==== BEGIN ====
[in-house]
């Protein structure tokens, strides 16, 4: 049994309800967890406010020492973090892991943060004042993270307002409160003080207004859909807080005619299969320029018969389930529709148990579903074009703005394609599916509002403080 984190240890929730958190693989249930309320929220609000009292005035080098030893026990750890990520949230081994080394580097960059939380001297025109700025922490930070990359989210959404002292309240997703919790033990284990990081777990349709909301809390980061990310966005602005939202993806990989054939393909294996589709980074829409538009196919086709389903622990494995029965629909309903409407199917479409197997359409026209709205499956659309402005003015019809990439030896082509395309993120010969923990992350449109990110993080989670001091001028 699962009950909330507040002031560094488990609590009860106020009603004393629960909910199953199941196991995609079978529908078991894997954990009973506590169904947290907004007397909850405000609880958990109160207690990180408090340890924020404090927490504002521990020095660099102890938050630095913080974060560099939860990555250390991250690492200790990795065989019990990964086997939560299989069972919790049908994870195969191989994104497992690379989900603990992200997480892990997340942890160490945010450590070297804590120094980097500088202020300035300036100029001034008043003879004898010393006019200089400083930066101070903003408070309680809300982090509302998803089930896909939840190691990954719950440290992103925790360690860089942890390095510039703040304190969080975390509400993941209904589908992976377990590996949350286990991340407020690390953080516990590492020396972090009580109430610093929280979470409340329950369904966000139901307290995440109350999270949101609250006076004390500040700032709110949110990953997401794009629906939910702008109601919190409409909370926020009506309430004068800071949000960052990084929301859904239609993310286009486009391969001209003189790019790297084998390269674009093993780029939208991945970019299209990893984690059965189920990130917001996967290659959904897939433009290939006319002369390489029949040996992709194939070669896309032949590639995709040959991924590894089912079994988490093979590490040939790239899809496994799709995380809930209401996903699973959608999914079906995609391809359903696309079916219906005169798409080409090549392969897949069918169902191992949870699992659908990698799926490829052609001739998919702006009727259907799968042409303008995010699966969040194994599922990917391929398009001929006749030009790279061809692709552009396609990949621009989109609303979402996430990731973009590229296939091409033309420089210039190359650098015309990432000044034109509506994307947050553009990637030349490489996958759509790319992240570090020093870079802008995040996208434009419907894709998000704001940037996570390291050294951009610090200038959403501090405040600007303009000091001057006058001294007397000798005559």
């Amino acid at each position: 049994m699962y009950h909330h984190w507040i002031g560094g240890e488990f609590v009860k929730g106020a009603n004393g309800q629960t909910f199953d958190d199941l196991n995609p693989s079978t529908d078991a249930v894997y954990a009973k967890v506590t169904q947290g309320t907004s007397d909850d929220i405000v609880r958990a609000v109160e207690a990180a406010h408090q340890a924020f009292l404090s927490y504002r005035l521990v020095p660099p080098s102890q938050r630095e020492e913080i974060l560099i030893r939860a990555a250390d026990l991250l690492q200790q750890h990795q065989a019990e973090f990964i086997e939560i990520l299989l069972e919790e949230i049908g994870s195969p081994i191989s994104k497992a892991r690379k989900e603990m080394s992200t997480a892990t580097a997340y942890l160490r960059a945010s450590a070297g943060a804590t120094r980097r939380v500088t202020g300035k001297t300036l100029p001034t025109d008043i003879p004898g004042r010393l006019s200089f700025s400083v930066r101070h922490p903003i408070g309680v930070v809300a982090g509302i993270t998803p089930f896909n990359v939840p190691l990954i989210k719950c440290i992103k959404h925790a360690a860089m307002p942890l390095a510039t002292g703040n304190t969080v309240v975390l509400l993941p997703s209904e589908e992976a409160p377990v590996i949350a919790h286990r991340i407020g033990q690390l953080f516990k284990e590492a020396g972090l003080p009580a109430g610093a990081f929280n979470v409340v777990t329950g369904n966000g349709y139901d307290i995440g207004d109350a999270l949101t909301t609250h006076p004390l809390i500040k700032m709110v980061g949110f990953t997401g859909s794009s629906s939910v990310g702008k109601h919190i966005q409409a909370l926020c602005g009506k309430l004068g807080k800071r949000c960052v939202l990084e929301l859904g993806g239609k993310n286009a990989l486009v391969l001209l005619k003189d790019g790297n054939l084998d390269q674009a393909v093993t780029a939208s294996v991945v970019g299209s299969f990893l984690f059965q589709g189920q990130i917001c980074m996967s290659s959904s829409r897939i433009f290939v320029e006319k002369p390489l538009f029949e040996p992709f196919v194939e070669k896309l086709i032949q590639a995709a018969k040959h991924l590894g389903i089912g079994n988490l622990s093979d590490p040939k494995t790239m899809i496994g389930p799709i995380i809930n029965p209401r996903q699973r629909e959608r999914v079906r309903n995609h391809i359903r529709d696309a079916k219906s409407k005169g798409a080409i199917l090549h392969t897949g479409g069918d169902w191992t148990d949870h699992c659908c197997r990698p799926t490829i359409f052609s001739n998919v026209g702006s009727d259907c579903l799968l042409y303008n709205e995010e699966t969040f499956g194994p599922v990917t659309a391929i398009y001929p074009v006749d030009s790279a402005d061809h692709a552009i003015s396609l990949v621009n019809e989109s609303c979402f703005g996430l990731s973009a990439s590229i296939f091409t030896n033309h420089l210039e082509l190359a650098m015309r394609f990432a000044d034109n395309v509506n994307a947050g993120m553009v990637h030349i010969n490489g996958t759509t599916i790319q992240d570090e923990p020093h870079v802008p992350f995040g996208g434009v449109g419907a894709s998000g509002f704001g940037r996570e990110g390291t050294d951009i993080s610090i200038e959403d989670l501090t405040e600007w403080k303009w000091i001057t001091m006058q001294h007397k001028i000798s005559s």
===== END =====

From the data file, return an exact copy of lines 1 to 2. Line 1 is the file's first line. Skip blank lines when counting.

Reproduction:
[in-house]
């Protein structure tokens, strides 16, 4: 049994309800967890406010020492973090892991943060004042993270307002409160003080207004859909807080005619299969320029018969389930529709148990579903074009703005394609599916509002403080 984190240890929730958190693989249930309320929220609000009292005035080098030893026990750890990520949230081994080394580097960059939380001297025109700025922490930070990359989210959404002292309240997703919790033990284990990081777990349709909301809390980061990310966005602005939202993806990989054939393909294996589709980074829409538009196919086709389903622990494995029965629909309903409407199917479409197997359409026209709205499956659309402005003015019809990439030896082509395309993120010969923990992350449109990110993080989670001091001028 699962009950909330507040002031560094488990609590009860106020009603004393629960909910199953199941196991995609079978529908078991894997954990009973506590169904947290907004007397909850405000609880958990109160207690990180408090340890924020404090927490504002521990020095660099102890938050630095913080974060560099939860990555250390991250690492200790990795065989019990990964086997939560299989069972919790049908994870195969191989994104497992690379989900603990992200997480892990997340942890160490945010450590070297804590120094980097500088202020300035300036100029001034008043003879004898010393006019200089400083930066101070903003408070309680809300982090509302998803089930896909939840190691990954719950440290992103925790360690860089942890390095510039703040304190969080975390509400993941209904589908992976377990590996949350286990991340407020690390953080516990590492020396972090009580109430610093929280979470409340329950369904966000139901307290995440109350999270949101609250006076004390500040700032709110949110990953997401794009629906939910702008109601919190409409909370926020009506309430004068800071949000960052990084929301859904239609993310286009486009391969001209003189790019790297084998390269674009093993780029939208991945970019299209990893984690059965189920990130917001996967290659959904897939433009290939006319002369390489029949040996992709194939070669896309032949590639995709040959991924590894089912079994988490093979590490040939790239899809496994799709995380809930209401996903699973959608999914079906995609391809359903696309079916219906005169798409080409090549392969897949069918169902191992949870699992659908990698799926490829052609001739998919702006009727259907799968042409303008995010699966969040194994599922990917391929398009001929006749030009790279061809692709552009396609990949621009989109609303979402996430990731973009590229296939091409033309420089210039190359650098015309990432000044034109509506994307947050553009990637030349490489996958759509790319992240570090020093870079802008995040996208434009419907894709998000704001940037996570390291050294951009610090200038959403501090405040600007303009000091001057006058001294007397000798005559």